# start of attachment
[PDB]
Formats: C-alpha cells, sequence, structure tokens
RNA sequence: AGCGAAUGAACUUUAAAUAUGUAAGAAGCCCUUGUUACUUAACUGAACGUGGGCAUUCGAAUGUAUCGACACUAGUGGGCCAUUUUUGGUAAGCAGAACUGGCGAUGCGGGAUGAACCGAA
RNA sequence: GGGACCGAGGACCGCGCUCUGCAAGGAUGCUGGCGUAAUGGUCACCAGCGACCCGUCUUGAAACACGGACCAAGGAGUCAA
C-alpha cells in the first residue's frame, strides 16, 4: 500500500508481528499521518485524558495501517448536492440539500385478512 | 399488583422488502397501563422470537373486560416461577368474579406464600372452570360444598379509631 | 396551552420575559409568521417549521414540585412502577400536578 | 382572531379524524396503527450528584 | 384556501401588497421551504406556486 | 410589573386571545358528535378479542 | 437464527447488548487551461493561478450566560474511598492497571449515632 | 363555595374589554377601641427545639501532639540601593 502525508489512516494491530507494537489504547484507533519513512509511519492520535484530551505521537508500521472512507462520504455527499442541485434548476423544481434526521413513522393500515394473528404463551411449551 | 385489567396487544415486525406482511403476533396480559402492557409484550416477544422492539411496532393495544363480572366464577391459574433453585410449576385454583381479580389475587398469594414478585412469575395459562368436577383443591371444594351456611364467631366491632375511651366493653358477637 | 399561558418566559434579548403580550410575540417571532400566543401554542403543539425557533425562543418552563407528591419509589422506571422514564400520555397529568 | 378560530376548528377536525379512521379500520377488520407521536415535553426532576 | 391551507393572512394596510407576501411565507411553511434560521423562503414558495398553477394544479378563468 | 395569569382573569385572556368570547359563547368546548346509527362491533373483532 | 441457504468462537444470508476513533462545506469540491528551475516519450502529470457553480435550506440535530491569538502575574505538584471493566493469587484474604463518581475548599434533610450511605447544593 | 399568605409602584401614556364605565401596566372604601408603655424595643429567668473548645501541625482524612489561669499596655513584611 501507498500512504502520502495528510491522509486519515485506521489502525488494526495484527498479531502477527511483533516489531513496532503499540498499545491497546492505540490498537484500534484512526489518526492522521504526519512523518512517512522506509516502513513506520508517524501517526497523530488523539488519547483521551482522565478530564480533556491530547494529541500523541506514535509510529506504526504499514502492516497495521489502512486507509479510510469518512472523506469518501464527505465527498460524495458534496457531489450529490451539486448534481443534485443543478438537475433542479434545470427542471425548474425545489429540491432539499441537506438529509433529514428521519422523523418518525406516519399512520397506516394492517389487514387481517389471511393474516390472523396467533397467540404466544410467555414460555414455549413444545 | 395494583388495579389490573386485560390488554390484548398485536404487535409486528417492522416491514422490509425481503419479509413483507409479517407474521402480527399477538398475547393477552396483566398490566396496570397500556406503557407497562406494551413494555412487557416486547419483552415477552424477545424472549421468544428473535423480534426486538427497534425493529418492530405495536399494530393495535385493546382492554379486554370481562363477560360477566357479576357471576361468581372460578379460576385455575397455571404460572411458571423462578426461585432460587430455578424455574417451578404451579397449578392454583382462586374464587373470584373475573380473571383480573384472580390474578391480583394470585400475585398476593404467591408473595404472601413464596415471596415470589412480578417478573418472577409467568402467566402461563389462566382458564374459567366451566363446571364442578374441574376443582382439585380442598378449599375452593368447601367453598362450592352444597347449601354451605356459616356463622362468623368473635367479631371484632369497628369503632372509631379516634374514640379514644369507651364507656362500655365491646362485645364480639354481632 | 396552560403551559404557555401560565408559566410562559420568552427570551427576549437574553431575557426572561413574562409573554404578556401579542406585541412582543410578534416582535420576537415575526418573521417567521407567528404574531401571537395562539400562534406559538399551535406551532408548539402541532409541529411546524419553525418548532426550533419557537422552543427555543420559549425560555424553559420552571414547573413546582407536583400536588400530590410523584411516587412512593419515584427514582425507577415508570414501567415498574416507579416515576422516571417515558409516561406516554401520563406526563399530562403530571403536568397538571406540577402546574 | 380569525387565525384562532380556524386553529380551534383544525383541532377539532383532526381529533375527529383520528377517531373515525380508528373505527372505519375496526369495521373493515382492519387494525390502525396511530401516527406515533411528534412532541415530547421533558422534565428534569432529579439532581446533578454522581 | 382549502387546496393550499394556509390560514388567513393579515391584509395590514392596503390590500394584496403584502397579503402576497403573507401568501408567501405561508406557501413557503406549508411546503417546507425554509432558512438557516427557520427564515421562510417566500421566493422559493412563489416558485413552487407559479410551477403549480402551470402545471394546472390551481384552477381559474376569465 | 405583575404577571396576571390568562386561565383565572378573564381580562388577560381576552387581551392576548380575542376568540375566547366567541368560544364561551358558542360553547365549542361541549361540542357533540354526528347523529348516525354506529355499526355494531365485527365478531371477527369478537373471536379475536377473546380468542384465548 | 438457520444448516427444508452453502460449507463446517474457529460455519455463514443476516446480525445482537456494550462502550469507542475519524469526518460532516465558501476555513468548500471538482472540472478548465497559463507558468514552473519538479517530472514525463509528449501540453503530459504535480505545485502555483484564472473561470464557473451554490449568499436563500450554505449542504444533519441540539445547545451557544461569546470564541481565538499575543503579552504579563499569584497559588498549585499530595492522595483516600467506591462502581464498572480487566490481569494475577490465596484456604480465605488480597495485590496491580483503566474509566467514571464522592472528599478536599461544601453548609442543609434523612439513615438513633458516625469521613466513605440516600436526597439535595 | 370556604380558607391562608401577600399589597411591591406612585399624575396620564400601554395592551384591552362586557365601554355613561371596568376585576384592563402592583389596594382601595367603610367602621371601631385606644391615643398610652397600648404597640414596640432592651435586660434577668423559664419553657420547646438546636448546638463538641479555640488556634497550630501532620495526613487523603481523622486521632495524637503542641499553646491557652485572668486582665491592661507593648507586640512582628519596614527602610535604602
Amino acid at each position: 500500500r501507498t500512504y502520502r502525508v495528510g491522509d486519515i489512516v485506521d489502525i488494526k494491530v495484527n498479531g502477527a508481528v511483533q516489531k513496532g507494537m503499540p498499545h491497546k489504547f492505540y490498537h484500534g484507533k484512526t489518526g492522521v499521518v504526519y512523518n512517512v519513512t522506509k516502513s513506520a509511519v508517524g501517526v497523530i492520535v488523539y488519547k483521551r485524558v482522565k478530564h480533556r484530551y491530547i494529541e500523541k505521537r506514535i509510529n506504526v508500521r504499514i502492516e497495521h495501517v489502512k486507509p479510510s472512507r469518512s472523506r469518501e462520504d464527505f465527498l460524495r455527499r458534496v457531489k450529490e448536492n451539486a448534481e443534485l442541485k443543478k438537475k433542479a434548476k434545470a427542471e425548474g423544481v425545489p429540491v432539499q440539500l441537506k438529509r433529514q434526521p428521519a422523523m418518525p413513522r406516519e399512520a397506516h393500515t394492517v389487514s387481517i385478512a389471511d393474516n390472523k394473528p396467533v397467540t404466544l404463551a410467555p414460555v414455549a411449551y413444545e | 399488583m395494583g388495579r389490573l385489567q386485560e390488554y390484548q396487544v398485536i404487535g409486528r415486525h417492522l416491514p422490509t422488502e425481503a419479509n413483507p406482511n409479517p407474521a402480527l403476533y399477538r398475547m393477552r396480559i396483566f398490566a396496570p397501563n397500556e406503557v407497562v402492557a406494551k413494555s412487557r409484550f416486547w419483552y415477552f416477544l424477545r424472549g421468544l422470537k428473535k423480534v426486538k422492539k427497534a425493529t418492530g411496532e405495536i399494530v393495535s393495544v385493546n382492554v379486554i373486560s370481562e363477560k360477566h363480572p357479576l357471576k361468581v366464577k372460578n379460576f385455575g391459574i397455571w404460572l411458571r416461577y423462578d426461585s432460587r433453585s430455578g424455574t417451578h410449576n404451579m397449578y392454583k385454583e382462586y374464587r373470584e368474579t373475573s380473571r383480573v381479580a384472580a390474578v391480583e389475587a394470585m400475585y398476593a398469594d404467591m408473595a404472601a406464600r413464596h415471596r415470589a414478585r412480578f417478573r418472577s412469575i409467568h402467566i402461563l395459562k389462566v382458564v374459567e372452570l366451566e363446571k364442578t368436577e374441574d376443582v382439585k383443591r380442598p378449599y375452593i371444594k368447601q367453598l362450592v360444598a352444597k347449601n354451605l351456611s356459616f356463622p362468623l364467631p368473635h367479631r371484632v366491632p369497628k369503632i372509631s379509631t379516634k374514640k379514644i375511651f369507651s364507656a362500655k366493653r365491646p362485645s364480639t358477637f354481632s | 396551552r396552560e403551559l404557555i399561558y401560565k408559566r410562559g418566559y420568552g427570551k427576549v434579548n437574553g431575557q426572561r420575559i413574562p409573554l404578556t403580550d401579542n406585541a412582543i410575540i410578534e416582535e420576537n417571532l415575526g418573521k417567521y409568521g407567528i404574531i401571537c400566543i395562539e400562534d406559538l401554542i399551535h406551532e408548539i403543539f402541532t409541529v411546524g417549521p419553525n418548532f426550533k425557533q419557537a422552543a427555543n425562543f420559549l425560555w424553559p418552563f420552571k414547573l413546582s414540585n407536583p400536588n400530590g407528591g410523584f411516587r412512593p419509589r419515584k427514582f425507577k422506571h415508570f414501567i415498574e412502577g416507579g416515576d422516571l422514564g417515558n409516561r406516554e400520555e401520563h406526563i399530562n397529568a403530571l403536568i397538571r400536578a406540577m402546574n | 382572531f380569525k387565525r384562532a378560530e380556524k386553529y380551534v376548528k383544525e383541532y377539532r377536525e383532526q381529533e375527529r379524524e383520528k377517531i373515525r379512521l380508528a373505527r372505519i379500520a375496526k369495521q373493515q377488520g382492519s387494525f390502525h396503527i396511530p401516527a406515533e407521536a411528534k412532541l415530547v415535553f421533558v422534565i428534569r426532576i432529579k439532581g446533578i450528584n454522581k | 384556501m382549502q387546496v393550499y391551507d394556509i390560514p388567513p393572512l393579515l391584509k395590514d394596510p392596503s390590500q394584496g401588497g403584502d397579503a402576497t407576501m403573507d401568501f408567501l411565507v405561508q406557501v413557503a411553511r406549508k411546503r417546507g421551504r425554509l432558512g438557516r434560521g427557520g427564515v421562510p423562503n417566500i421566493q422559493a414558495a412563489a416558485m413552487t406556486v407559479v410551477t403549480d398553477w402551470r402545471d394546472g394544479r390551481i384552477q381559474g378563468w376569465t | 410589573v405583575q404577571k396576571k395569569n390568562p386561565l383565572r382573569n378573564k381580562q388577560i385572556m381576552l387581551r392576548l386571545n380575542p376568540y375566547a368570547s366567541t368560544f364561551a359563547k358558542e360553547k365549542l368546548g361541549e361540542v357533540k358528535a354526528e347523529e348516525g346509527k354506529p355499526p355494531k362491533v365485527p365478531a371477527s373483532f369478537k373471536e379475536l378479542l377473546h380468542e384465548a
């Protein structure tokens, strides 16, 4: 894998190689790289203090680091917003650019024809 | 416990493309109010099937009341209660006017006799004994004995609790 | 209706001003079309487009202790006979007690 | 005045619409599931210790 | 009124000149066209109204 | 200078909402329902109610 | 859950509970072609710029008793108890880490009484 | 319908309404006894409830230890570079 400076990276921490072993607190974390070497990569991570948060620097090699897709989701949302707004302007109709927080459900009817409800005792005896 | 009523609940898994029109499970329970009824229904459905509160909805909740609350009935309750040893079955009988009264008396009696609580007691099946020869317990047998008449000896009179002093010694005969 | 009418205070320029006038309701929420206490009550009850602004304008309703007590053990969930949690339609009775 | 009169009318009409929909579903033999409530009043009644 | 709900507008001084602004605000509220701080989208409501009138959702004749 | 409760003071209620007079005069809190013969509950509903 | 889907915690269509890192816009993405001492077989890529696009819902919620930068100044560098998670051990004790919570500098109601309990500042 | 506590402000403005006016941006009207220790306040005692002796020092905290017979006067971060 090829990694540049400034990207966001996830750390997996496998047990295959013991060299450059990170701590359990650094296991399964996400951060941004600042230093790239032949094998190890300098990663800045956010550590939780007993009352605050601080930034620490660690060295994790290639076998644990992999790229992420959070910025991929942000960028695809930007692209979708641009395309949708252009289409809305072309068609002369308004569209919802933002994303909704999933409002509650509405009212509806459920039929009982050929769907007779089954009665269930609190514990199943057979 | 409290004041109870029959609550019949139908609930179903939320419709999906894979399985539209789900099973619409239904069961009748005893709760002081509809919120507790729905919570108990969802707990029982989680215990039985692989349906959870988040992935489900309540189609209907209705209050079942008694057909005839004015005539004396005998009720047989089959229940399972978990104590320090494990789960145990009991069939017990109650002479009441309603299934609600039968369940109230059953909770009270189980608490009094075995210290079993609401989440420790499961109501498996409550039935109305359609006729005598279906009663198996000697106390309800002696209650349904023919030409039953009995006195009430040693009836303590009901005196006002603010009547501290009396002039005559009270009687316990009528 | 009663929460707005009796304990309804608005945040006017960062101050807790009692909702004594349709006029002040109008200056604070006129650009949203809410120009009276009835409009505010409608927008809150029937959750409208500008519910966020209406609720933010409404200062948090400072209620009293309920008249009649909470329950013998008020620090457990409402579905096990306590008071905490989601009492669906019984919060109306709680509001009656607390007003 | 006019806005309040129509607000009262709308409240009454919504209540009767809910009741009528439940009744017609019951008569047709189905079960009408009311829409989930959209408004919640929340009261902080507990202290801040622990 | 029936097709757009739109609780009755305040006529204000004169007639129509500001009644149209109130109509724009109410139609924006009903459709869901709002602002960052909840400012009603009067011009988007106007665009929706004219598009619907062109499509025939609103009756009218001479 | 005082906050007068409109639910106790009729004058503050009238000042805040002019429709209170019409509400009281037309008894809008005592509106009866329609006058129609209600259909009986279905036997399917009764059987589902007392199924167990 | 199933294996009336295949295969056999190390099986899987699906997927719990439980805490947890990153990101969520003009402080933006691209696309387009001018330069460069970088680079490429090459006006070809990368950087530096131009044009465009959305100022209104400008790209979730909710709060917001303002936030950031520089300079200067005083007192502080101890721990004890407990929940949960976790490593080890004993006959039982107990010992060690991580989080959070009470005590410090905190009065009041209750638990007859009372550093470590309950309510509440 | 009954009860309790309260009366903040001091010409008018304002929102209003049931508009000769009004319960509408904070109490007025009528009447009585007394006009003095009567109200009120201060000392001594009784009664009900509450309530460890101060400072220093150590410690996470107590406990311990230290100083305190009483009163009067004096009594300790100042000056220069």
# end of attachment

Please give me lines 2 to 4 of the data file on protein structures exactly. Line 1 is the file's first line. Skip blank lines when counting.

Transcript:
Formats: C-alpha cells, sequence, structure tokens
RNA sequence: AGCGAAUGAACUUUAAAUAUGUAAGAAGCCCUUGUUACUUAACUGAACGUGGGCAUUCGAAUGUAUCGACACUAGUGGGCCAUUUUUGGUAAGCAGAACUGGCGAUGCGGGAUGAACCGAA
RNA sequence: GGGACCGAGGACCGCGCUCUGCAAGGAUGCUGGCGUAAUGGUCACCAGCGACCCGUCUUGAAACACGGACCAAGGAGUCAA